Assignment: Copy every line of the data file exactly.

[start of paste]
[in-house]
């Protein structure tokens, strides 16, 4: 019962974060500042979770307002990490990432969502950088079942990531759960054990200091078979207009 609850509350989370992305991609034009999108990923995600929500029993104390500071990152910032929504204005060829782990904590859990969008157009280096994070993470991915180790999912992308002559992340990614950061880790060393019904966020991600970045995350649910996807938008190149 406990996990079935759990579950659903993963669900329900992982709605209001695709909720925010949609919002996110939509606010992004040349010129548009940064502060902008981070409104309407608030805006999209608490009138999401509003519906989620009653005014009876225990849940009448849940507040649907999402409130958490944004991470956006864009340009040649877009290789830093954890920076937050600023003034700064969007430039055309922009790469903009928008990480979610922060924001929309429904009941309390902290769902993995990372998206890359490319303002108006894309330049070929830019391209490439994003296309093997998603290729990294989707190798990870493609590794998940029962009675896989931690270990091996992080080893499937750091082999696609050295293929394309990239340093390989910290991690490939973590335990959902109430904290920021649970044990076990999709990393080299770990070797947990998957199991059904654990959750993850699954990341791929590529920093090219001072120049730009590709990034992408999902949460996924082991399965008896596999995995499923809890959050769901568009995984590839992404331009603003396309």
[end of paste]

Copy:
[in-house]
């Protein structure tokens, strides 16, 4: 019962974060500042979770307002990490990432969502950088079942990531759960054990200091078979207009 609850509350989370992305991609034009999108990923995600929500029993104390500071990152910032929504204005060829782990904590859990969008157009280096994070993470991915180790999912992308002559992340990614950061880790060393019904966020991600970045995350649910996807938008190149 406990996990079935759990579950659903993963669900329900992982709605209001695709909720925010949609919002996110939509606010992004040349010129548009940064502060902008981070409104309407608030805006999209608490009138999401509003519906989620009653005014009876225990849940009448849940507040649907999402409130958490944004991470956006864009340009040649877009290789830093954890920076937050600023003034700064969007430039055309922009790469903009928008990480979610922060924001929309429904009941309390902290769902993995990372998206890359490319303002108006894309330049070929830019391209490439994003296309093997998603290729990294989707190798990870493609590794998940029962009675896989931690270990091996992080080893499937750091082999696609050295293929394309990239340093390989910290991690490939973590335990959902109430904290920021649970044990076990999709990393080299770990070797947990998957199991059904654990959750993850699954990341791929590529920093090219001072120049730009590709990034992408999902949460996924082991399965008896596999995995499923809890959050769901568009995984590839992404331009603003396309």